Learn About Teacher Dooley

Reach your goals with one-on-one tutoring

Melinda K. Dooley was born in Austin, Texas, in 1986, where she completed her K-12 education. It wasn’t until graduate school that she started going by Millie, but she learned she’s always been a teacher or a tutor.

My Strengths & Weaknesses

In high school, I joined the track team. I’m slow, so I did field events, and not particularly well. I loved it, anyways. Our district had a “No Pass, No Play” rule. If a hurdler failed Algebra, she couldn’t compete. It was my job to prevent that from happening. Yes, my major contribution to the track team was academic.

I’m embarrassed to admit that I never had to work very hard in high school. I definitely benefited from the forced scheduling. It wasn’t until I started college at MIT in 2004 that I really began to learn how to learn. I struggled–a lot. With MIT’s blessing, I took a year off to deal with under-managed depression.

I got back on the horse and finished my degree in Brain & Cognitive Sciences (basically neuroscience, but with a bit more behavior and language) with a minor in Women & Gender Studies.

A close-up of a brown horse named Bentley - which we learn by reading his bridle.
Speaking of horses…

At this point, I still thought I was going to vet school, so I needed to flesh out my animal science prerequisites–West Texas, here I come! I started a Masters of Animal Science program focusing on Equine Science at Sul Ross State University, which lasted a year before I realized I was more interested in what was living on the horses than the horses themselves.

Switching from animal science to pure biology, I also shifted from tutoring in the peer resource center to TA’ing lower-level Biology courses. One of the professors of Introductory Biology had mentally checked out, and would call me in to lecture when he wasn’t feeling it. I found out I love teaching at any level, from one-on-one to lecturing a classroom.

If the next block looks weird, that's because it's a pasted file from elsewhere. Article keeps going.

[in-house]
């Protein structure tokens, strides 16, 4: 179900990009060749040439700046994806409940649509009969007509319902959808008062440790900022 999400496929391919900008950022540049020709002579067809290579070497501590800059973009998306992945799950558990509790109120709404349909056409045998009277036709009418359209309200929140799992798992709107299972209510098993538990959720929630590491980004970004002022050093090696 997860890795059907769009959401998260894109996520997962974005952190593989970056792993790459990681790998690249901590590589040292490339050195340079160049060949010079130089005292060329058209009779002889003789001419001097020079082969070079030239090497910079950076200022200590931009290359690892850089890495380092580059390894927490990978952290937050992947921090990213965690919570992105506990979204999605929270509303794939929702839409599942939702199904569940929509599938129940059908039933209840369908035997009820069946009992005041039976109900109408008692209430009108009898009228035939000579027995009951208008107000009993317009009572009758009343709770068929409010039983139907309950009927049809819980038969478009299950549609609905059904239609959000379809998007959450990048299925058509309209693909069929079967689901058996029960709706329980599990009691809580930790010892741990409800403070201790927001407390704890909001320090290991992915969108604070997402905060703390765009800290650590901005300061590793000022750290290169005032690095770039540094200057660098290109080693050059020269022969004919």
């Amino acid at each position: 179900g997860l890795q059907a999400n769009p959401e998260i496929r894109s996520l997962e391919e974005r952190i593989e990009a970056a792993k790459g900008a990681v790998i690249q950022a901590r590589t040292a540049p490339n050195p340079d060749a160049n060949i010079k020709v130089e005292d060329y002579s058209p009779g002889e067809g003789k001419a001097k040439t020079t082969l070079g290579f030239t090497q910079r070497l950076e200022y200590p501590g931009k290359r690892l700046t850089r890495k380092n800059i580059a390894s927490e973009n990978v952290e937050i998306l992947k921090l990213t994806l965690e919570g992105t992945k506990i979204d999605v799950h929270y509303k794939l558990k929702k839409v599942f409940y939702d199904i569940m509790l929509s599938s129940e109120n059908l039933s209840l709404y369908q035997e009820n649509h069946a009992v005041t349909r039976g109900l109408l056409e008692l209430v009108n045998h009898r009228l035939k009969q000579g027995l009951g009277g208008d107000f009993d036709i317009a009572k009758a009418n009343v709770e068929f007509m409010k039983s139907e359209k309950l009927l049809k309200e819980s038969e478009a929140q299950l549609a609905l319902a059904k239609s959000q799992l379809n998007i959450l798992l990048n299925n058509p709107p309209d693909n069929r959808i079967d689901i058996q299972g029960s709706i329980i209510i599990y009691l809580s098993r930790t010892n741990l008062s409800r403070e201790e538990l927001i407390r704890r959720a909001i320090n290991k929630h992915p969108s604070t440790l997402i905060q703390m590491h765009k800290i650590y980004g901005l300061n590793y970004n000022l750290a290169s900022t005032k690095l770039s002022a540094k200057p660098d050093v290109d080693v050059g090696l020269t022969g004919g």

This newfound appreciation of humans led me to apply to human Medical School, instead of Veterinary Medical School. I got in, and matriculated at Texas Tech School of Medicine in 2012…

…where the depression reared its ugly head again, and I dropped out in 2014. On the bright side, the best part of medical school–by far–was the volunteer sex education crew. High school teachers–health, PE, or even Biology–would invite us to teach reproductive science to their young learners. I later learned that in some cases, we were likely breaking Texas law regarding sex ed, but I’m actually a bit proud of that.

Turns Out I’m A Teacher

So, I dropped out of medical school and became a high school teacher. I taught Intro Bio. In Texas, you have to take a state test in Bio to graduate high school–so I also taught the exam review course for kids who’d already failed. I also taught AP Environmental Science, a college-level course. I loved teaching every level, from basic to advanced. That is–it’s just as satisfactory to work with troubled folks struggling for bare minimum as it is to work with gifted folks reaching for the stars.

In fact, this is part of my philosophy–we’re all gifted in some ways, and troubled in some ways. I consider myself neurodivergent in at least a few different categories, but I’m also gifted in other ways. If I may be so bold, I think I’m an excellent tutor, especially in Algebra and Biology.

Siamese cat curled up with her tongue out
I also have three beautiful cats, which is quite an achievement

Learn What I Can Do For You

I’ve had to learn how best I learn–let me share my trial and error with you in a study skills/time management consultation! In particular, here’s some quick advice: use planners/calendars, and as you study, force yourself to recall information from scratch. Have more frequent, shorter study sessions instead of one all-night cram, and never lose sleep to study.

If you need help in any math up to Algebra or Geometry, or in Biology? I’m your gal! If your young learner doesn’t enjoy reading and writing as much as you wish they did? Let’s talk!